A long Fountaingrove Parkway lies the elaborately stone-covered entrance to Varenna, Santa Rosa's newest soon-to-be completed retirement community. On the approach, a family of deer romp quietly through the grass, but once inside the job site, clang and clamor from hundreds of workmen fills the air. Our car is immediately accosted by a guy dressed in grubbies who, having evidently just lost some of his men, leans in the window. "Hey, can you guys paint?"
Nearby, a taco truck does brisk midmorning business next to two dozen new refrigerators waiting to be installed. Up the tractor-cluttered driveway, some carpet guys are overheard discussing who may or may not be drunk on the job today. And then the grand welcome: the two-tiered fountain, the porte-cochère, the arched entrance and the absolutely gargantuan main lobby. Welcome to this totally insane thing on the hill.
As the baby-boomer generation grows older, assisted-living retirement communities with onsite healthcare have become a secure, bankable industry. Just ask Aegis Senior Living, formerly known as Gallaher Construction, one of the area's major retirement developers. Gallaher once developed single-family subdivisions in the North Bay, but has for the past 10 years built assisted-living centers almost exclusively. Fountaingrove's lavish Varenna is in a 29-acre stratosphere of its own.
There's a cocktail lounge, indoor and outdoor pools, a hobby shop, spa, bocce court, library and barber shop. Regular housekeeping, meals, activities, transportation, valet service and fitness training are included. And for retirement in full regal splendor, chauffeured town-car transportation, delivered meals and personal dry cleaning are an option.
So how much does this all cost? Entrance fees for Varenna's 250 resort-style units start at $345,000 and go up to $1.3 million; additionally, residents pay a required monthly fee of $2,700&–$5,400. Varenna's units are not owned by residents, so these fees are essentially for the luxury of renting. And yet, even though Varenna isn't completed, 85 percent of the units have already been taken.
"There's been a pent-up need for something of this quality," says Varenna project manager Bill Mabry via phone. Although the cost is high, Mabry says, there's nothing like Varenna anywhere in the Bay Area, and "there're a lot of people who were waiting for something like this."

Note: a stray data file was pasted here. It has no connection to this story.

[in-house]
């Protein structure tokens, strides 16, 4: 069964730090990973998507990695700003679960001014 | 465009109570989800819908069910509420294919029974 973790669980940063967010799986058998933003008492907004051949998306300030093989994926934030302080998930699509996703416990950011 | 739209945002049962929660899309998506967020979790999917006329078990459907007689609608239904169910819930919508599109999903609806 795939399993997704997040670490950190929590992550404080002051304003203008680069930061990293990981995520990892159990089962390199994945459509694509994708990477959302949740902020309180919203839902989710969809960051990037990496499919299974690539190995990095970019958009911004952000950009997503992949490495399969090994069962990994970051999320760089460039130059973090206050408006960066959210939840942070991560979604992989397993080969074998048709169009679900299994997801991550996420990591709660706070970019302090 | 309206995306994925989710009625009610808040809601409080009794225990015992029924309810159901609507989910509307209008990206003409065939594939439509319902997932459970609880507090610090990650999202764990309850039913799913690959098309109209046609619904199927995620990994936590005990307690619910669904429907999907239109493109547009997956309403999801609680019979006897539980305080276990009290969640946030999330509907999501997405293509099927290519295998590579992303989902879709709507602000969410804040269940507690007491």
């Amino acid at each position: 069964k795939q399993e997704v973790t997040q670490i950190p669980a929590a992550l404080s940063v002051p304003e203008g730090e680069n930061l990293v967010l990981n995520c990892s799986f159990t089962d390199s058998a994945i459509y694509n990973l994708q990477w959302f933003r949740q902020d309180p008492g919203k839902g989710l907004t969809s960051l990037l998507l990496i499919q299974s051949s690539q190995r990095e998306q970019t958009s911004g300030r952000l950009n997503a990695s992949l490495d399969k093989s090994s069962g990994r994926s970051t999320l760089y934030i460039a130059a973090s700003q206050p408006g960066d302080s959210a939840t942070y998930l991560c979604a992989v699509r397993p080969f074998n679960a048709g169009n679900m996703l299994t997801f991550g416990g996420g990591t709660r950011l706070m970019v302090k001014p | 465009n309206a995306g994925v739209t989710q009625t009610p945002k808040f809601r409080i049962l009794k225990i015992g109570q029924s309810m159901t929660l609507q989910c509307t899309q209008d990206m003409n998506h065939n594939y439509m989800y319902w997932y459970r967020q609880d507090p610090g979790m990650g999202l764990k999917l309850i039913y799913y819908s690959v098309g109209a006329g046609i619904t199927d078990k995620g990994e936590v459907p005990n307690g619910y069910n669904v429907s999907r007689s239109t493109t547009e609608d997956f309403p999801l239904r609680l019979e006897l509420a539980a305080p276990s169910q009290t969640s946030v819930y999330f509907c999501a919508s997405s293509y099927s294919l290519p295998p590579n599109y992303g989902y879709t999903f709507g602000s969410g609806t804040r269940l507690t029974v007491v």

Upon move-out or death, the former resident or the estate of the deceased receives 90 percent of the original entrance fee, minus any monies owed, in case "we go into their unit and somebody had a giant beer party in there, and they threw all the chandeliers off the deck," Mabry jokes.
While touring a model unit at Varenna, a stereo plays Tony Bennett and Barbra Streisand, softly. Hat boxes dot the walk-in closets, and bookshelves are lined with works by Mailer, Grisham and Robert Benchley. A martini shaker and a chess table sit among faux African sculptures and large prints, some of steam ships, some of flowers—victory and serenity.
Extravagance lies around every corner as one stumbles upon the wine cellar, with walls and ceiling sculpted to resemble a rock cave. Up the hill, neighborhood-style units called Casitas feature a two-car garage—with a separate, smaller garage door for a golf cart. The trip from the main patio down to the lake is made easy by a planned sky tram.
For wealthy retirees still on the fence, Varenna has a slam-dunk selling point, and it's undeniably breathtaking: the 150-degree view looking out over the lake to the coastal mountains. Rolling by on the job site covered in sawdust, even Bob Pospisil, Varenna's construction manager, echoes the sentiment. "It's just kick-butt beautiful," he agrees.
Not all is serene on the hill, however. Though Varenna was welcomed by the Fountaingrove Master Homeowners Association (FMHA), a smaller assisted-care project down the hill, also proposed by Aegis, has been ensnared in public objections from the FMHA and stalled in an environmental impact report for over a year. It's called the Lodge at Fountaingrove, and it's oriented specifically toward gays and lesbians.
After two and a half years, Aegis has not yet broken ground on the Lodge and Mabry says that though the costs of the opposition now are reaching over half a million dollars—an amount that would normally kill a project—Aegis remains financially and morally dedicated to the many gay and lesbian seniors waiting to move in. Asked if Aegis plans to stick with it, Mabry's answer is swift and resolute: "Absolutely."